The Most Insane Stories About Mountain Climbers
There are more insane true stories of mountain climbers out there than you can count. Unfortunately, more than a couple of these stories end with climbers losing their lives doing what they love. Everest, K2, Nanga Parbat, and many more of the world's tallest peaks are the settings for some of the most insane mountain climbing stories you'll ever hear.
Mountain climbing injuries of all kinds are incredibly frequent and you'll be amazed at some of the incredible things that these climbers have lived through. Of course, for every crazy mountain climbing story with a happy ending, there's another with a considerably less happy ending.
Perhaps the saddest parts of this list aren't the stories about death, but what happened after the stories about survival and heroism. Too many of the great men and women on this list went on to die at young ages - some from illness or circumstances unrelated to climbing, but most as a result of future mountain climbing accidents. From Hermann Buhl to Anatoli Boukreev, many of these climbers could only avoid death so many times.Fortunately, not all of these mountain climbing tales end in tragedy. Some of these men and women lived well into old age and others are still alive today. For some, it was the birth of their children that convinced them to come down the mountain; for others, they merely survived time and time again until they had had enough. No matter how these stories end, they all help to paint the picture of just what it means to be a mountain climber.
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Aron Ralston Cut Off His Own ArmUnlike most of these crazy climbing stories, Aron Ralston's didn't happen at the top of one of the world's tallest mountains. If you've seen the movie, 127 Hours, then you are no doubt familiar with this story. Ralston became pinned between a boulder and a wall in a slot canyon in Utah. After five days, he amputated his own arm and was eventually rescued. Ralston obviously has a good sense of humor, as evidence by the title of his book, Between a Rock and a Hard Place.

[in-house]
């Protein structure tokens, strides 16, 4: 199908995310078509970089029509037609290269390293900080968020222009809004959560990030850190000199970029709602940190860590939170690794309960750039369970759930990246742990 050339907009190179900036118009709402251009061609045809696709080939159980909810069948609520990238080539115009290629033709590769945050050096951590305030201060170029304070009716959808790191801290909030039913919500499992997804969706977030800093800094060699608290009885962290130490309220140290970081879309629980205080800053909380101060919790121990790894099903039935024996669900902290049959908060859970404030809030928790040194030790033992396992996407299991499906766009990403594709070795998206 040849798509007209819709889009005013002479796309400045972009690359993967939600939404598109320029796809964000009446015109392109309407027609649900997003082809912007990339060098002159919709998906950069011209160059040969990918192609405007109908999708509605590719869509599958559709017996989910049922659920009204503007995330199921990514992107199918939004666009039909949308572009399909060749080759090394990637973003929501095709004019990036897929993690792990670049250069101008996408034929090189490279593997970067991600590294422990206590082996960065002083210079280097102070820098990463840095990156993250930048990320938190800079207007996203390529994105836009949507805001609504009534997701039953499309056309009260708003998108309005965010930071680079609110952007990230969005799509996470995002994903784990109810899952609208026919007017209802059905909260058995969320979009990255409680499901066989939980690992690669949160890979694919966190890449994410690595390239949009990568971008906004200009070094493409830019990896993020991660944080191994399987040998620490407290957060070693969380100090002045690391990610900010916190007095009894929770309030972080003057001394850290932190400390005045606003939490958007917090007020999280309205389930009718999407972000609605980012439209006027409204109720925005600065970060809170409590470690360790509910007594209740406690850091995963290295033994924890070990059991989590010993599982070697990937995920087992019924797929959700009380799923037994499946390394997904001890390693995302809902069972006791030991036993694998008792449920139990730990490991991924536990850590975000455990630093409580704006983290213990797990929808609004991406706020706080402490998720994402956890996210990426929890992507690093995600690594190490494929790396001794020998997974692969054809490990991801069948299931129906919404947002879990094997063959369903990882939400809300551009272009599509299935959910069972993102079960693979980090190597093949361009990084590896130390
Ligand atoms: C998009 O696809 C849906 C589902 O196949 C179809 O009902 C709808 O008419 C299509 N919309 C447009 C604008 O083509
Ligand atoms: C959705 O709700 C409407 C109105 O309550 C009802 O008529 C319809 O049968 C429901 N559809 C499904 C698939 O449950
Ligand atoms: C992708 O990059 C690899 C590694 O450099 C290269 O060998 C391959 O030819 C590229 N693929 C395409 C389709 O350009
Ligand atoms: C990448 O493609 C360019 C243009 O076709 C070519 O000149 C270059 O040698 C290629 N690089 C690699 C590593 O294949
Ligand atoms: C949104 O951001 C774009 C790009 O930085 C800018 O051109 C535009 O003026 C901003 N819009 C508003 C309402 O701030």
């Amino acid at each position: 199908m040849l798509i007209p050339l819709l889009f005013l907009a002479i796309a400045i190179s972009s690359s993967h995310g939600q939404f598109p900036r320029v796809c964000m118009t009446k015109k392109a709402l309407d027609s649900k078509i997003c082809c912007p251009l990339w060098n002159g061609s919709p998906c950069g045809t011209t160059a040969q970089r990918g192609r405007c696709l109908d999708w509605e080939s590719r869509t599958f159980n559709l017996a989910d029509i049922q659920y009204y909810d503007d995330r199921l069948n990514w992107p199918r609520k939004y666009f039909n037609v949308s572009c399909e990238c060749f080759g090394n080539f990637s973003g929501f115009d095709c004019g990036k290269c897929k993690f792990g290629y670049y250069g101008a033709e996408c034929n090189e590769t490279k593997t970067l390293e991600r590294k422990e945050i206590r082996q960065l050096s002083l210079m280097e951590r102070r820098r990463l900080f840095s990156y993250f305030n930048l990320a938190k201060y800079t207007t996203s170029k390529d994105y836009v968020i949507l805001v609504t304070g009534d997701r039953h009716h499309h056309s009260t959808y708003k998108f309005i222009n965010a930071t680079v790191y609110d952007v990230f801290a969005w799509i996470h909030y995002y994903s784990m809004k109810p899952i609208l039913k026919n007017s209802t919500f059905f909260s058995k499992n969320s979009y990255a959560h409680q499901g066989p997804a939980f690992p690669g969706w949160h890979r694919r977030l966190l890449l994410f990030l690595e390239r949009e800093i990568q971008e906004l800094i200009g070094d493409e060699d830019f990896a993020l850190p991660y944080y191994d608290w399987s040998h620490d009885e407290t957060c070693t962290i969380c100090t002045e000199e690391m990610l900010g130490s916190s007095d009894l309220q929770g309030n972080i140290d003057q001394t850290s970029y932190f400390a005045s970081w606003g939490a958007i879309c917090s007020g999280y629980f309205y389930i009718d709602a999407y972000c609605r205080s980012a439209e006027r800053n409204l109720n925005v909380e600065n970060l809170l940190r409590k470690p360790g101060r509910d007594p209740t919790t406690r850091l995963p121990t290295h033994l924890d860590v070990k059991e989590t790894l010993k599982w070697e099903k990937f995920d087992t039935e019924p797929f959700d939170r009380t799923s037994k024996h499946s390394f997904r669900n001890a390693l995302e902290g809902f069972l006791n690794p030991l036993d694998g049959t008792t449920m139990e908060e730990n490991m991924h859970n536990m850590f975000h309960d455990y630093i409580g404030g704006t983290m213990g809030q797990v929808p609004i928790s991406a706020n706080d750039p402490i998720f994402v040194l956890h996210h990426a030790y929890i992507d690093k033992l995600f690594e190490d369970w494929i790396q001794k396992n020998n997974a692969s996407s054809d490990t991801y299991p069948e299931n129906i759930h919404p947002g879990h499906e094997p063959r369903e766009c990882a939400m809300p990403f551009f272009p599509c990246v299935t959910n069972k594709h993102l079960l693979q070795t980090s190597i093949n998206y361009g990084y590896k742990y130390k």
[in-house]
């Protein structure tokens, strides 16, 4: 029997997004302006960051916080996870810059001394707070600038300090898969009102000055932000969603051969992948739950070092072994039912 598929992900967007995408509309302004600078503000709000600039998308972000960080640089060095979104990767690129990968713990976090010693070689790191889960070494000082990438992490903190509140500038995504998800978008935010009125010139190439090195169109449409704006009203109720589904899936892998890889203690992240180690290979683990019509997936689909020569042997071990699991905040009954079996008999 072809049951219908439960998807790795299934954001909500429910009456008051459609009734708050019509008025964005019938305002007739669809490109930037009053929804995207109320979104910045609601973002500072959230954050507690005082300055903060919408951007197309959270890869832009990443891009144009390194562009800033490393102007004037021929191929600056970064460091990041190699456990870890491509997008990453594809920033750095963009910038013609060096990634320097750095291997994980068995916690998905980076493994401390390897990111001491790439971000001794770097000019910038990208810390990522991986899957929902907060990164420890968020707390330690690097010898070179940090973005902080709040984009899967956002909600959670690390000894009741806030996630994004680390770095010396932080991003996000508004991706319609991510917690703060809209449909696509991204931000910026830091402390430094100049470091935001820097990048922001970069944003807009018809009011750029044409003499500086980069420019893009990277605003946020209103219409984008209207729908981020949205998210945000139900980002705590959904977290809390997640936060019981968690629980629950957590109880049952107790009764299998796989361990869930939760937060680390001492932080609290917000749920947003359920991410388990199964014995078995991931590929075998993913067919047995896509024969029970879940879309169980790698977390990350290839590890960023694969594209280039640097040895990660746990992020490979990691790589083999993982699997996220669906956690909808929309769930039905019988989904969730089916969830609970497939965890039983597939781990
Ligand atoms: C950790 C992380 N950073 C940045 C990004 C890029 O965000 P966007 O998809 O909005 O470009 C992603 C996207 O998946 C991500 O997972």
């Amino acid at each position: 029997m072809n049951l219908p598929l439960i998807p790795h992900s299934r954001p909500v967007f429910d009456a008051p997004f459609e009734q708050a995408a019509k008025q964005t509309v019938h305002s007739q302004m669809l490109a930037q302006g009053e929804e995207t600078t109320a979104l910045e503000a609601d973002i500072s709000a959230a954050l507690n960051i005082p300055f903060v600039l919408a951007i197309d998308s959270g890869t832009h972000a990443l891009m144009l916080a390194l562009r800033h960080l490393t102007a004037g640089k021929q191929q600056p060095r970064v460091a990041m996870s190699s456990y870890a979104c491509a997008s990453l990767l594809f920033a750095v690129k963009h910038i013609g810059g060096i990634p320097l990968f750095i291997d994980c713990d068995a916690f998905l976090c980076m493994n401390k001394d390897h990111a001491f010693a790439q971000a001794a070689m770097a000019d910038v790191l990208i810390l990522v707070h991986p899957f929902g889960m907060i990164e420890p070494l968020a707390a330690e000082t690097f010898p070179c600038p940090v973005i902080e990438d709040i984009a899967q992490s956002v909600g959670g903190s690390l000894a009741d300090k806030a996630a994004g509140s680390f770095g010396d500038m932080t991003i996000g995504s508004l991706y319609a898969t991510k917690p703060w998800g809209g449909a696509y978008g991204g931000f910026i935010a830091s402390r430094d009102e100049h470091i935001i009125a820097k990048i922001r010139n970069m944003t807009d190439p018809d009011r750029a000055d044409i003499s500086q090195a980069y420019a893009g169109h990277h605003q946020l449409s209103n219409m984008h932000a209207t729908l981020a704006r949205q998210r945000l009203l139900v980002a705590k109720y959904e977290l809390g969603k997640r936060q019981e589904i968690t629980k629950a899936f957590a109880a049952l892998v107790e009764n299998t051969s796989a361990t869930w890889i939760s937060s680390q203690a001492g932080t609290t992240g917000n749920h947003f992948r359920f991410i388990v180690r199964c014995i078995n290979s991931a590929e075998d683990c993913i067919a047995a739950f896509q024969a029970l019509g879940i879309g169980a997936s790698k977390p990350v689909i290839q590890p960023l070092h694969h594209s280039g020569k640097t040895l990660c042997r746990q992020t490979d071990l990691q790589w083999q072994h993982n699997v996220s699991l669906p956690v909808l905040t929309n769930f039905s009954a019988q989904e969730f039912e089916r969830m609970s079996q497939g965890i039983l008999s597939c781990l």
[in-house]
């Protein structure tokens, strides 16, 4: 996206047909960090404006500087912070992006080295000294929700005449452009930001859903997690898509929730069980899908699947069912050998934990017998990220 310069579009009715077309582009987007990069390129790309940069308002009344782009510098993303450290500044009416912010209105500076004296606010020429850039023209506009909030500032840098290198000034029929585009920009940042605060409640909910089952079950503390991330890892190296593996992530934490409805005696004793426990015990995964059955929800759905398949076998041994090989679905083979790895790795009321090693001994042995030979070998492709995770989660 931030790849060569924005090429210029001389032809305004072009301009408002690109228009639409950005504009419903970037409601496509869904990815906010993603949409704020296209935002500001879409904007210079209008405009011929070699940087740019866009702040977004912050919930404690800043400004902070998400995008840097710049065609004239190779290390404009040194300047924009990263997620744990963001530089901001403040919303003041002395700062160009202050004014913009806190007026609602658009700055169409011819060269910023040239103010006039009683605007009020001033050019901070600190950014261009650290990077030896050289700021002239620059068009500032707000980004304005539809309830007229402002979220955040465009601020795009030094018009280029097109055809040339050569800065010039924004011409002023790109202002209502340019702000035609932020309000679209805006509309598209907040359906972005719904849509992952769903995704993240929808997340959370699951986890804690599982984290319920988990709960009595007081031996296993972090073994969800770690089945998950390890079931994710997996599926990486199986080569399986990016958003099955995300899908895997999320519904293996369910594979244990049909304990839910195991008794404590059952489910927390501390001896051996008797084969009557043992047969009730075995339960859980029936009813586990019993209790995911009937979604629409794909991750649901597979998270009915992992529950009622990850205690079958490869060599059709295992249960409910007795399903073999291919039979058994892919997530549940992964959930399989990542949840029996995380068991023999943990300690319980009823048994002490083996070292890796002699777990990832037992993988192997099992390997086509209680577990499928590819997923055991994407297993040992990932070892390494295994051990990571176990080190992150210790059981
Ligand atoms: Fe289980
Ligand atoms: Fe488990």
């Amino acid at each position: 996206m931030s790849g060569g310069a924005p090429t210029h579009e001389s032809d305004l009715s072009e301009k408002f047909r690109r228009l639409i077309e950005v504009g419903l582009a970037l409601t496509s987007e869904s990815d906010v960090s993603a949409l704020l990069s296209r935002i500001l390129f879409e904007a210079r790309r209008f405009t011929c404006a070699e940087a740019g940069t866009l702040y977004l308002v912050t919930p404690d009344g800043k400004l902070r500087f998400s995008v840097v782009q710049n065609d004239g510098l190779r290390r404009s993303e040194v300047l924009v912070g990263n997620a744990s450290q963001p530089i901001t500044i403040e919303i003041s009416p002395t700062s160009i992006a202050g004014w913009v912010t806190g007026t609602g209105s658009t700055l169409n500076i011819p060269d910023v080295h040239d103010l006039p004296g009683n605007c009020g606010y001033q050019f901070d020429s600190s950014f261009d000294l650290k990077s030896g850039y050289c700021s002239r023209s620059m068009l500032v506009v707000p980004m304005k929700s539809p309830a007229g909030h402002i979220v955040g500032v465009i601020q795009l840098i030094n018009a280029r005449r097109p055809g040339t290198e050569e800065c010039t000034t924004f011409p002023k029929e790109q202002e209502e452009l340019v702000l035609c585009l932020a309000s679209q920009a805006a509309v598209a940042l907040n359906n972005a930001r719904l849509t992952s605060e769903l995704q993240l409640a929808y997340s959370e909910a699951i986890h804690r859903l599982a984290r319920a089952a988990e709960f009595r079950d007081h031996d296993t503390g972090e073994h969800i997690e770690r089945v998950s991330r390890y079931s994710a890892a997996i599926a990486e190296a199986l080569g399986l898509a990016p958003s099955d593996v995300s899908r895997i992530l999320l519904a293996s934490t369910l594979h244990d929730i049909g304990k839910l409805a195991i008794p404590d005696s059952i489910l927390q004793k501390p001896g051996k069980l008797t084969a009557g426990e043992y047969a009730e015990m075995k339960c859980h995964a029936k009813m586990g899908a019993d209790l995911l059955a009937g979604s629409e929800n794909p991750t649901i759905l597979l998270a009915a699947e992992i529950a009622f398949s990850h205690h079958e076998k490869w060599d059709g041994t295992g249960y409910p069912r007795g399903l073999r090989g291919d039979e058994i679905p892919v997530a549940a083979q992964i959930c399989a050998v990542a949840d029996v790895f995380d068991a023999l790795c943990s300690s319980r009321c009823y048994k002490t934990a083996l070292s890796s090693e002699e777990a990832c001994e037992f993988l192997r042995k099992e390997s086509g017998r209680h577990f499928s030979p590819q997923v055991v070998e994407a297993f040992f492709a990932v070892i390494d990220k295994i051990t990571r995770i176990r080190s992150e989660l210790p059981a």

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Marco Siffredi Snowboards Down EverestMarco Siffredi became the first person to ever snowboard down Everest in 2001. However, due to a lack of snow, he could not snowboard down the way he wanted and had to take a different route. He returned the next year to attempt it again. This time, there was enough snow. He set off down his preferred route but would never be seen again. His body has yet to be recovered.
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Pete Schoening and the BelayThe Belay is a legendary event in mountain climbing history. It occurred on K2 in 1953, when Pete Schoening single-handedly saved six other climbers from certain death - literally. He did it all with pretty much just one hand. The six climbers where falling down the mountain when Schoening miraculously stopped all of their weight and momentum by himself. He stuck his axe in the ice and held on as tightly as he could until all six men recovered and were able to continue.
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Joe Simpson Crawled for Five MilesThe story of Joe Simpson is one of the most well-known in the climbing world. While descending from the west face of Siula Grande in the Peruvian Andes, Simpson fell 150 feet into a crevasse. Amazingly he survived, but was badly injured and with nowhere to go, Simpson rappelled further down in what he calls “a form of suicide." However, instead of dying, he found a way out. He then crawled a distance of five miles over three days, to get back to base camp.
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Hermann Buhl's Solo Ascent of Nanga ParbatPhoto: Deborah Kalas Photography / via PinterestNo one had ever made it to the top of Nanga Parbat when Hermann Buhl attempted the feat in 1953. Then his climbing partner got sick so he decided to go it solo. Despite the fact that most of the people who have ever attempted to climb the mountain are dead, Buhl somehow made it up and down by himself, even after spending an entire night at 26,000 feet just clinging onto a narrow edge, trying not to fall asleep and die.
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Anatoli Boukreev Saved Three Climbers on EverestPhoto: Ben Tubby / flickr / CC-BY-NC 2.0After successfully ascending and descending Everest, Antatoli Boukreev heard that another party that had gone up after him and gotten stuck in a storm. Instead of hoping they were okay, he climbed part of the way back up the mountain to save whoever he could find. While eight people died on Everest that night, Boukreev managed to find and save three others, even though it was almost negative 100 degrees Fahrenheit, with near zero visibility.